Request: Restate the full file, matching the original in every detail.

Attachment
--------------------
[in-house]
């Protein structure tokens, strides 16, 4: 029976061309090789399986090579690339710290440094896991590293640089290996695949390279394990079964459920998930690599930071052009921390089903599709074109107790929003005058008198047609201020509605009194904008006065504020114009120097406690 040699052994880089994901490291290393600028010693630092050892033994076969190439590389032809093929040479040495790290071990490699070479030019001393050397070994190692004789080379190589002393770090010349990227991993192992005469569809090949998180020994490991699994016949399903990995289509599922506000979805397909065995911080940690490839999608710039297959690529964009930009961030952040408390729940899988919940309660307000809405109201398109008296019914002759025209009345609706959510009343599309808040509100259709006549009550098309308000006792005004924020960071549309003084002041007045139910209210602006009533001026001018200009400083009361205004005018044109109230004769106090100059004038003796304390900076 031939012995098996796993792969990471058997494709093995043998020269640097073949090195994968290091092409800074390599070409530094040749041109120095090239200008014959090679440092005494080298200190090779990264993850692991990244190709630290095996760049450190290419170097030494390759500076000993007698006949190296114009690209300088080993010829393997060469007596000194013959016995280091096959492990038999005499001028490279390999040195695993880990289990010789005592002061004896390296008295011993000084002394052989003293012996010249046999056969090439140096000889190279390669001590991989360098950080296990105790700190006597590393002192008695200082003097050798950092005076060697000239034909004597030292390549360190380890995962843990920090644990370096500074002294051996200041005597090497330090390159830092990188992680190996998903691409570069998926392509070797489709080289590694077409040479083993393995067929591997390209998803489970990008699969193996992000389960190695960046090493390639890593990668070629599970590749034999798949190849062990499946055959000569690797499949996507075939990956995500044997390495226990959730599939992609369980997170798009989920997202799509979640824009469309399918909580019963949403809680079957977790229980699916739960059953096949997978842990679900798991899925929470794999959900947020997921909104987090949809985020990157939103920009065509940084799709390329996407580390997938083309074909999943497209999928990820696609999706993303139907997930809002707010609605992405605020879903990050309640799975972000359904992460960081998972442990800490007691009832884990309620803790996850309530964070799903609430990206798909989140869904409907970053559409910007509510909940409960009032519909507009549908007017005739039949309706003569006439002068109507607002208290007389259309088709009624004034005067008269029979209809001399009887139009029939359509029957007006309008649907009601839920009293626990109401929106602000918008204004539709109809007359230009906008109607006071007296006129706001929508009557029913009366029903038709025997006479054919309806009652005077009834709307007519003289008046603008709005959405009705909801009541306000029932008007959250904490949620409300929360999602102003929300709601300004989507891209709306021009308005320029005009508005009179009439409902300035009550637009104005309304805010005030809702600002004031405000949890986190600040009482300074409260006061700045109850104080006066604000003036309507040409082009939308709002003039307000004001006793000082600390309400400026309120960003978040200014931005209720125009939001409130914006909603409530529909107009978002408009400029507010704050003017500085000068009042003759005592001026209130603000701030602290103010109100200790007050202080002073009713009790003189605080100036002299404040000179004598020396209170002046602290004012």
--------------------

[in-house]
């Protein structure tokens, strides 16, 4: 029976061309090789399986090579690339710290440094896991590293640089290996695949390279394990079964459920998930690599930071052009921390089903599709074109107790929003005058008198047609201020509605009194904008006065504020114009120097406690 040699052994880089994901490291290393600028010693630092050892033994076969190439590389032809093929040479040495790290071990490699070479030019001393050397070994190692004789080379190589002393770090010349990227991993192992005469569809090949998180020994490991699994016949399903990995289509599922506000979805397909065995911080940690490839999608710039297959690529964009930009961030952040408390729940899988919940309660307000809405109201398109008296019914002759025209009345609706959510009343599309808040509100259709006549009550098309308000006792005004924020960071549309003084002041007045139910209210602006009533001026001018200009400083009361205004005018044109109230004769106090100059004038003796304390900076 031939012995098996796993792969990471058997494709093995043998020269640097073949090195994968290091092409800074390599070409530094040749041109120095090239200008014959090679440092005494080298200190090779990264993850692991990244190709630290095996760049450190290419170097030494390759500076000993007698006949190296114009690209300088080993010829393997060469007596000194013959016995280091096959492990038999005499001028490279390999040195695993880990289990010789005592002061004896390296008295011993000084002394052989003293012996010249046999056969090439140096000889190279390669001590991989360098950080296990105790700190006597590393002192008695200082003097050798950092005076060697000239034909004597030292390549360190380890995962843990920090644990370096500074002294051996200041005597090497330090390159830092990188992680190996998903691409570069998926392509070797489709080289590694077409040479083993393995067929591997390209998803489970990008699969193996992000389960190695960046090493390639890593990668070629599970590749034999798949190849062990499946055959000569690797499949996507075939990956995500044997390495226990959730599939992609369980997170798009989920997202799509979640824009469309399918909580019963949403809680079957977790229980699916739960059953096949997978842990679900798991899925929470794999959900947020997921909104987090949809985020990157939103920009065509940084799709390329996407580390997938083309074909999943497209999928990820696609999706993303139907997930809002707010609605992405605020879903990050309640799975972000359904992460960081998972442990800490007691009832884990309620803790996850309530964070799903609430990206798909989140869904409907970053559409910007509510909940409960009032519909507009549908007017005739039949309706003569006439002068109507607002208290007389259309088709009624004034005067008269029979209809001399009887139009029939359509029957007006309008649907009601839920009293626990109401929106602000918008204004539709109809007359230009906008109607006071007296006129706001929508009557029913009366029903038709025997006479054919309806009652005077009834709307007519003289008046603008709005959405009705909801009541306000029932008007959250904490949620409300929360999602102003929300709601300004989507891209709306021009308005320029005009508005009179009439409902300035009550637009104005309304805010005030809702600002004031405000949890986190600040009482300074409260006061700045109850104080006066604000003036309507040409082009939308709002003039307000004001006793000082600390309400400026309120960003978040200014931005209720125009939001409130914006909603409530529909107009978002408009400029507010704050003017500085000068009042003759005592001026209130603000701030602290103010109100200790007050202080002073009713009790003189605080100036002299404040000179004598020396209170002046602290004012």